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J Vasc Interv Radiol. 2009 Mar;20(3):347-51. doi: 10.1016/j.jvir.2008.11.018. Epub 2009 Jan 20.

Incidence of deep vein thrombosis associated with peripherally inserted central catheters in adults with cystic fibrosis.

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Toronto Adult Cystic Fibrosis Clinic, St Michael's Hospital, University of Toronto, Ontario, Canada.



Peripherally inserted central catheters (PICCs) are commonly used in patients with cystic fibrosis (CF) to administer intravenous antibiotics for pulmonary exacerbations. The aim of this study was to determine the incidence of PICC-related deep vein thrombosis (DVT) in a large group of adults with CF with and without Burkholderia cepacia complex (BCC) infection, and to investigate the association between PICC-related DVT and preinsertion serum erythrocyte sedimentation rate (ESR).


This was a retrospective cohort study of all patients with PICCs inserted at a single institution during a 6-year period. A total of 524 adults with CF were treated in the clinic over this time period, with 147 (28.1%) having one or more PICCs inserted. Symptomatic venous thromboses were confirmed by Doppler ultrasound. Patients were classified as BCC-positive or BCC-negative, and preinsertion blood test results were analyzed.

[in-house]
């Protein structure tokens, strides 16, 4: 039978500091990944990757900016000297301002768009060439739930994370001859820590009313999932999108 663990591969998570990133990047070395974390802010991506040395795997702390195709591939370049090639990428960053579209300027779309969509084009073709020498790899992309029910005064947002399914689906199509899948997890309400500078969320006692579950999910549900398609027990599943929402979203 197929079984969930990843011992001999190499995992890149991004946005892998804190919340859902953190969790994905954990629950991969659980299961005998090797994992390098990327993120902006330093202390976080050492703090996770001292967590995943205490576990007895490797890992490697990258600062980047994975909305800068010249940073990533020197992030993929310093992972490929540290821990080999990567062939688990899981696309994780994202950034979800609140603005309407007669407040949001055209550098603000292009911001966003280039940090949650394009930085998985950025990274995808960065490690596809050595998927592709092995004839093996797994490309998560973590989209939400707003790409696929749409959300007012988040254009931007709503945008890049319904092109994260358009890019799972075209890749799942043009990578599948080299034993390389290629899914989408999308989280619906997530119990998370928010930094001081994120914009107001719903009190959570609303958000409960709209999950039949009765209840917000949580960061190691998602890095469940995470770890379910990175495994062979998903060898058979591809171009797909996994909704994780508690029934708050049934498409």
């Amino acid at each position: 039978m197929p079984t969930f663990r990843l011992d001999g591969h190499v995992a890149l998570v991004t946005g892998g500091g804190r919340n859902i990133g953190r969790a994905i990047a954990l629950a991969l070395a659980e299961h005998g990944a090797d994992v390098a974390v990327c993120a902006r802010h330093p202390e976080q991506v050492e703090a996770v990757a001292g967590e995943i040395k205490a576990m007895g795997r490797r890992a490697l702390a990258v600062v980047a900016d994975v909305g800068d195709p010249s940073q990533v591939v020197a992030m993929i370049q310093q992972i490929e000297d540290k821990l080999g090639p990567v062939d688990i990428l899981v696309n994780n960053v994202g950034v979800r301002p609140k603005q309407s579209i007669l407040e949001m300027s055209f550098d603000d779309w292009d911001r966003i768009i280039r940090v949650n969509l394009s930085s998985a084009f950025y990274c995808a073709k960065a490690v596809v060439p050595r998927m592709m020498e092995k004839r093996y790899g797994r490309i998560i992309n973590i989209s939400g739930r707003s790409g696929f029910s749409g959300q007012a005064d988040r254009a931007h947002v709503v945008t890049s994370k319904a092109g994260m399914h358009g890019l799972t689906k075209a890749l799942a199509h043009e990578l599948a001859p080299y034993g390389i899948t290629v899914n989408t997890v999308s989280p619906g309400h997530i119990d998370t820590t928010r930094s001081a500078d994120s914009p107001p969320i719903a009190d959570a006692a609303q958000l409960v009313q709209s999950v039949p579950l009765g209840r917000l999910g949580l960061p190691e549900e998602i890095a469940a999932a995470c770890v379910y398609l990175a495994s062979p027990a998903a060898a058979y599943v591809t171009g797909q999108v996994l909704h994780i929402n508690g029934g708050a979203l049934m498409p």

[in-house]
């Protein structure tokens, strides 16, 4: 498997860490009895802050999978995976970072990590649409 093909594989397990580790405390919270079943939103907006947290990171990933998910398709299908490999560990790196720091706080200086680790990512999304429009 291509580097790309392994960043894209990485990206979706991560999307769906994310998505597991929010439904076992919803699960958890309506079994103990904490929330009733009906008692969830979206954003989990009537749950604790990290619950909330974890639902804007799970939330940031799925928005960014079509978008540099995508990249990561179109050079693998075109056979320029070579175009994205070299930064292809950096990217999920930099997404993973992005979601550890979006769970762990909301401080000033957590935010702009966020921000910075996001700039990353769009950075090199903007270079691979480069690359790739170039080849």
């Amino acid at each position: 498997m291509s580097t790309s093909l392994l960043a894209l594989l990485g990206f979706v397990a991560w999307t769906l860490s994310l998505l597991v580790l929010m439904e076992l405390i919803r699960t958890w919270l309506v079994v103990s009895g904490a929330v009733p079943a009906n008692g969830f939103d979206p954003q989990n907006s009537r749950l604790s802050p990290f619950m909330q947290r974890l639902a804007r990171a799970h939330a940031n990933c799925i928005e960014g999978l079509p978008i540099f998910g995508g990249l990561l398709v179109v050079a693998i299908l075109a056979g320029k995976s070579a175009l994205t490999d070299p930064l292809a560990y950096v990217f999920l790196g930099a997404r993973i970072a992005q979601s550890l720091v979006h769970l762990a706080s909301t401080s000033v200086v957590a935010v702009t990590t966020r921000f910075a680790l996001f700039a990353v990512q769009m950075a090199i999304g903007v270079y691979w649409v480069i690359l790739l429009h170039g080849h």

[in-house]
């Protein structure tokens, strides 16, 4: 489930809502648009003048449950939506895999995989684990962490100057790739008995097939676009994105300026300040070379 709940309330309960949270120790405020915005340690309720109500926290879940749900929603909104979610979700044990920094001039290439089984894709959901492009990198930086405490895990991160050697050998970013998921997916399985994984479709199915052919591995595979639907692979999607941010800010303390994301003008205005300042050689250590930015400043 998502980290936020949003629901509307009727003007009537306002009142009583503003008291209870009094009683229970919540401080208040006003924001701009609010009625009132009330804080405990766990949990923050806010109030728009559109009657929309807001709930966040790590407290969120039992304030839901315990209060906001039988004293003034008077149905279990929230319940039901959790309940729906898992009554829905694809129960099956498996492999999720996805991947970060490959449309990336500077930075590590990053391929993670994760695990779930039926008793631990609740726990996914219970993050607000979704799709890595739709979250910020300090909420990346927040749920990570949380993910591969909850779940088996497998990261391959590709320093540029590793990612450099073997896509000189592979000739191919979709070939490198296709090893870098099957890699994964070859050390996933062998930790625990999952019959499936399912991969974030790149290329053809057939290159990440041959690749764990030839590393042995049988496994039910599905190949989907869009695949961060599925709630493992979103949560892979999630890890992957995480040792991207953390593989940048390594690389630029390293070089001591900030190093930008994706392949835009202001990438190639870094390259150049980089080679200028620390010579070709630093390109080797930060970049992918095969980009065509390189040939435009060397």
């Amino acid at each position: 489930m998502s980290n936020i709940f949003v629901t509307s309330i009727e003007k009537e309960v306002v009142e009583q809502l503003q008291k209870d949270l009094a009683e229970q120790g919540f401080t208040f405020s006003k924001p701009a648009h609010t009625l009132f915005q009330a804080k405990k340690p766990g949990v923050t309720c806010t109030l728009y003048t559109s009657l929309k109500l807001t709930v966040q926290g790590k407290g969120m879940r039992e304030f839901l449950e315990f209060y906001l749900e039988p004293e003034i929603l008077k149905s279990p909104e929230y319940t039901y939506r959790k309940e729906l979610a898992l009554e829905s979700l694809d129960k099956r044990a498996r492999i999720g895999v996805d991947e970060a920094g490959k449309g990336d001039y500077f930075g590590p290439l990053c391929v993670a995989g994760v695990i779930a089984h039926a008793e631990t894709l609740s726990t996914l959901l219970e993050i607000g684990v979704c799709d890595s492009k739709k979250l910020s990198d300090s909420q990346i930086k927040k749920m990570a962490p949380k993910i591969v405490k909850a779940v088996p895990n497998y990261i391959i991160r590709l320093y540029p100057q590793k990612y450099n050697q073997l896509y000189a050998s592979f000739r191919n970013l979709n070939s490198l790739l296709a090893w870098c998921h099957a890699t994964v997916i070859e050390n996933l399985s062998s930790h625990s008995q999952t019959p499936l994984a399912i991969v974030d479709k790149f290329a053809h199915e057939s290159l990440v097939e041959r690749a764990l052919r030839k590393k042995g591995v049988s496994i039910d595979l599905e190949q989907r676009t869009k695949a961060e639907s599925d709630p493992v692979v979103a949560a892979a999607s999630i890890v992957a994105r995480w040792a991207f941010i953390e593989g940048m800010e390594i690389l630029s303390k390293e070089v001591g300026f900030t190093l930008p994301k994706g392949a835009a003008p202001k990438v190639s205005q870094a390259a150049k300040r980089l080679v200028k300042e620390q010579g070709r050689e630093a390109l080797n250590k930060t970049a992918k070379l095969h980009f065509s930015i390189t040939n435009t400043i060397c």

A total of 376 PICCs were inserted in 147 patients, with 12 patients (8.2%) developing symptomatic PICC-related DVT. Five additional subjects (3.4%) were diagnosed with asymptomatic PICC-related DVT. BCC-positive patients had a higher overall incidence of PICC-related DVT (20.9%) than BCC-negative patients (7.7%; P = .02). Preinsertion serum ESRs were higher in patients who subsequently developed PICC-related DVT (mean +/- SE, 54.4 mm/h +/- 7.2) compared with those without DVT (38.4 mm/h +/- 2.5; P < .05).


The incidence of symptomatic PICC-related DVT was 3.7% per PICC. BCC-positive patients had a higher overall incidence of DVT than BCC-negative patients. Higher preinsertion ESRs in patients who developed PICC-related DVT suggest that systemic inflammation may be a risk factor for subsequent PICC-related DVT.

[Indexed for MEDLINE]

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